Machine learning, cloud and artificial intelligence are transforming the telecommunications industry, but the numerous emerging technologies and promises they offer can overwhelm operators into indecision and inaction -- and that can be as dangerous as making the wrong tech choice, industry experts caution.
Indeed, with so many technologies on the hype curve, its difficult to know which new or emerging technologies will make a difference, and which are buzzwords. Open source and standards, the focus on interoperability and cross-vendor testing help alleviate some pressures, but investments are costly and decisions are critical. Ultimately, though, selecting solutions comes down to one thing: the subscriber, Craig Fenton, Google UK Director, told Broadband World Forum, in a video interview (watch the entire conversation below).
Several service providers have begun using AI to address an expensive pain-point that hurts customer satisfaction and the bottom line. Globally, about 70% of network faults stem from human errors or oversights, according to estimates. As a result, network operation and maintenance eat up most of an IT operation's budget, whether it's a bank, telco or cable operator. AI and machine learning have the potential to transform networking by creating fully automated, self-healing and self-optimizing networks. With AI built into networks, not only could infrastructure maintenance expenses and downtimes dramatically go down but power costs could be reduced, too.
Early adopters reap early rewards. In 2017, for example, AT&T teamed up with Tech Mahindra on an open-source AI platform so developers can rapidly edit, integrate, train and deploy microservices for virtual agent or chatbots for customer support, Broadband World News reported.
To fully realize the opportunities AI affords, leaders in both the private and public sector need to appreciate the value of augmenting human capabilities, said Fenton.
"First and foremost, [operators must] invest for quality of service, speed and opening up the functionality of network functional virtualization and software-defined networks, he added. "[And develop platform-based architectures] that will allow them to draw from an ecosystem partner innovation as well as drive their own."
Not all decisions will work. Monetization models are theoretical and few, if any, have been stress-tested in the real world. Whilst consumer demand for video over mobile is important, the bulk of telcos' future revenue will be derived from increasingly adjacent markets as operators engage with the fourth industrial revolution.
In this fourth industrial revolution there will be an ever-increasing number of technologies influencing the telecommunications and broadband industry. The roadmap may remain less certain, but education about the future is key to gaining an early competitive edge.
On Jan. 23, Broadband World News hosts a Calix-sponsored webinar that explores several ways CSPs can enhance customer experience and find new business opportunities to avoid devolving into a speed race where nobody wins, not even the customer.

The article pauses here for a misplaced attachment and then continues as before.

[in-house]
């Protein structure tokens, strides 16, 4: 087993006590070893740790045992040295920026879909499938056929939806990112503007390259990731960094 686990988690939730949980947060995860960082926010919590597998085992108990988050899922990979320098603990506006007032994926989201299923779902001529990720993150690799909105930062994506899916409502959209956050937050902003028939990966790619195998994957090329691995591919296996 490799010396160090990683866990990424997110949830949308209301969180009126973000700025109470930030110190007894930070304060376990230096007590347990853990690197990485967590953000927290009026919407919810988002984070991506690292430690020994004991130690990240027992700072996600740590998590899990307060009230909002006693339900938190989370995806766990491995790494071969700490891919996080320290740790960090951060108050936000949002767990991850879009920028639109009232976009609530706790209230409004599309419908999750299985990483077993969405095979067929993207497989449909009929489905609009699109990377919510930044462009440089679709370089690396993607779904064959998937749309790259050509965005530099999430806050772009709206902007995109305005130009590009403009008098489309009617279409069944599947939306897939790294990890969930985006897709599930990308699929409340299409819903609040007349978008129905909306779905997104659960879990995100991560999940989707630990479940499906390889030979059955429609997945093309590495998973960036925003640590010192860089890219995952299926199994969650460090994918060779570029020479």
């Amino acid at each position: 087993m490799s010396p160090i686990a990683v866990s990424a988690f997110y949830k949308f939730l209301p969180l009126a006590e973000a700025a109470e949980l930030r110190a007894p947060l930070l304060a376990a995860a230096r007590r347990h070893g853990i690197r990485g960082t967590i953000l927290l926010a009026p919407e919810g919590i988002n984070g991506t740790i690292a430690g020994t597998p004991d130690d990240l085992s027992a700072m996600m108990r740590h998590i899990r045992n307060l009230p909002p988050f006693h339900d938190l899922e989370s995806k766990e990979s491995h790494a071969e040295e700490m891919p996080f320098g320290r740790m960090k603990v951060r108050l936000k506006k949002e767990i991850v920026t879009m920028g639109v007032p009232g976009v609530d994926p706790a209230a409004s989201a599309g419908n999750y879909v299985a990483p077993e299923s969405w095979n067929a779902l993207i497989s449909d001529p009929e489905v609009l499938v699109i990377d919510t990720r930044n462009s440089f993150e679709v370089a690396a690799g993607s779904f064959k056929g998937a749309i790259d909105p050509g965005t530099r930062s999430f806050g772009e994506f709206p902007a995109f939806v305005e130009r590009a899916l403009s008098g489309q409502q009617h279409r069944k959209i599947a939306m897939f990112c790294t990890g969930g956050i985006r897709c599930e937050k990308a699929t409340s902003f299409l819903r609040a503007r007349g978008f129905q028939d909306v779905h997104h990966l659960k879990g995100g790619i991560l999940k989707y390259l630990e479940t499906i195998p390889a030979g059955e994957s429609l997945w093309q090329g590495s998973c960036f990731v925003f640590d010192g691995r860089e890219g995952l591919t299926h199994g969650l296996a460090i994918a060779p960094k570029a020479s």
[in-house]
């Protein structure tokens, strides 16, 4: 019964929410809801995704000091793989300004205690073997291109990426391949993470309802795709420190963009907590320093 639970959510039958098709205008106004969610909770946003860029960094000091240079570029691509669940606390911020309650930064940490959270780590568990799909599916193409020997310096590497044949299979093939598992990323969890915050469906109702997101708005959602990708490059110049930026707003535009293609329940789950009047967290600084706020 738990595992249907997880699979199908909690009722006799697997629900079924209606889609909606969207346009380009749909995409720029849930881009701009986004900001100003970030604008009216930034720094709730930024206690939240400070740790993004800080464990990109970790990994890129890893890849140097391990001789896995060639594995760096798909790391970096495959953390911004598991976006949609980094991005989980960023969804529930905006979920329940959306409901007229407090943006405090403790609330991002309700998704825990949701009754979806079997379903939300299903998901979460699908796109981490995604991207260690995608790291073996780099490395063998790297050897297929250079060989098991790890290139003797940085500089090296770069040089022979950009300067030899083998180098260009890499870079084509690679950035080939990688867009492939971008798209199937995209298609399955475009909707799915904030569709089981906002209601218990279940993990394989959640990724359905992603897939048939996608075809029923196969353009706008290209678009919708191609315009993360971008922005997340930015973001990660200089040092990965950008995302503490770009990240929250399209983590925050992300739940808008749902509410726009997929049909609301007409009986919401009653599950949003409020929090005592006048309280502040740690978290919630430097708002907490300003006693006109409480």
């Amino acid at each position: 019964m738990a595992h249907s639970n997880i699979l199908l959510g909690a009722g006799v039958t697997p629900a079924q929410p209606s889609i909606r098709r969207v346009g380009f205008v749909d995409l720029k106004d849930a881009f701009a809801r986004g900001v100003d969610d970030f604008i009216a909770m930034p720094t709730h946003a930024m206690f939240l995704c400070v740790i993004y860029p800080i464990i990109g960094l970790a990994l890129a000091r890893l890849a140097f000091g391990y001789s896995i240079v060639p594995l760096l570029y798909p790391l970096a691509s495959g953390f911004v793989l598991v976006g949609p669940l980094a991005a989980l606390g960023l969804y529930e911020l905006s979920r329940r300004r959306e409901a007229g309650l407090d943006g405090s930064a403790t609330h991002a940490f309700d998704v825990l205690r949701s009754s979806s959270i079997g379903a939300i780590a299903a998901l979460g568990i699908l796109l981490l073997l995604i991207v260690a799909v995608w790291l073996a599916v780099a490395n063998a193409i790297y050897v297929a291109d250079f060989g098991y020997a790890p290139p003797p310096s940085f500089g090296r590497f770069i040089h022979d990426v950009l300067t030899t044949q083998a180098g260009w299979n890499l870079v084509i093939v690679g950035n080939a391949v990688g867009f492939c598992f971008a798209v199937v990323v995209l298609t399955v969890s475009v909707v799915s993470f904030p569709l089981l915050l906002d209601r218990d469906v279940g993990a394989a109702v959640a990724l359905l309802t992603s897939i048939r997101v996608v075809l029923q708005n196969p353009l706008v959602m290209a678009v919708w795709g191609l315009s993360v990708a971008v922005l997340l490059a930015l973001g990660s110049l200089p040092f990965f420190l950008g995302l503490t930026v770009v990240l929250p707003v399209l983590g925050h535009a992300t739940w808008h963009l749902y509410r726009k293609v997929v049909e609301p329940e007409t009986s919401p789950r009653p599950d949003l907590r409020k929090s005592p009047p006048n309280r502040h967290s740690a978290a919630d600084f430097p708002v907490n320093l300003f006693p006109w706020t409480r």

The lack of an accurate broadband map means states and counties are tackling this issue themselves and sometimes finding big disparities in the data before spending their residents' money on deploying infrastructure.
Next year many operators must decide whether to invest more in HFC or go all-in to fiber, pick their PON and choose their managed-WiFi path, writes analyst Dan Grossman, who also recommends providers bundle managed WiFi and analytics to best serve residential subscribers -- and operators' own businesses.
Public-private partnerships, investor interest, self-help in rural areas and incumbents' return set the scene for a busy year of broadband deployment in the US countryside in 2020, writes Analyst Dan Grossman.
It wasn't long ago that TV was ranked by subscribers as the most important service in the bundle provided by their communications service provider (CSP). Recent research indicates that for nearly three quarters of subscribers, broadband is now the most important service. Broadcast TV is the most important service to only 15% of North American consumers, replaced by OTT video streaming platforms like Netflix, Amazon Prime and Disney+. In addition, many different competitors are moving aggressively to stake a claim in consumers' homes.
In 2020, CSPs need to fight back by transforming their business models, which are becoming more reliant on a single source of revenue: fixed broadband services.
This webinar will focus on helping CSPs transform their business models by placing a firm focus on delivering a sensational subscriber experience and by offering compelling new services that generate value for subscribers. These actions will reinforce the CSP's strategic position in the home network and position themselves for growth in the next decade.
Key topics include:
Being the first to market with WiFi 6 technology, in response to consumer purchases of new devices over the holidays;
Having the insights needed to proactively resolve issues, often before your subscribers even know that there are issues;
Providing help desk agents with the visibility they need to resolve common subscriber issues more quickly;
Delivering a mobile app, in response to consumer demands for the ability to do some things themselves, rather than having to call technical support; and
Addressing consumer concerns around device security, privacy and control with enhanced security and parental controls.
In this insightful Light Reading radio show, Kurt Raaflaub, Head of Strategic Solutions Marketing, will outline the key service provider challenges, deployment considerations, next-gen Gigabit technologies, and service models to win market share in the rapidly growing MDU market.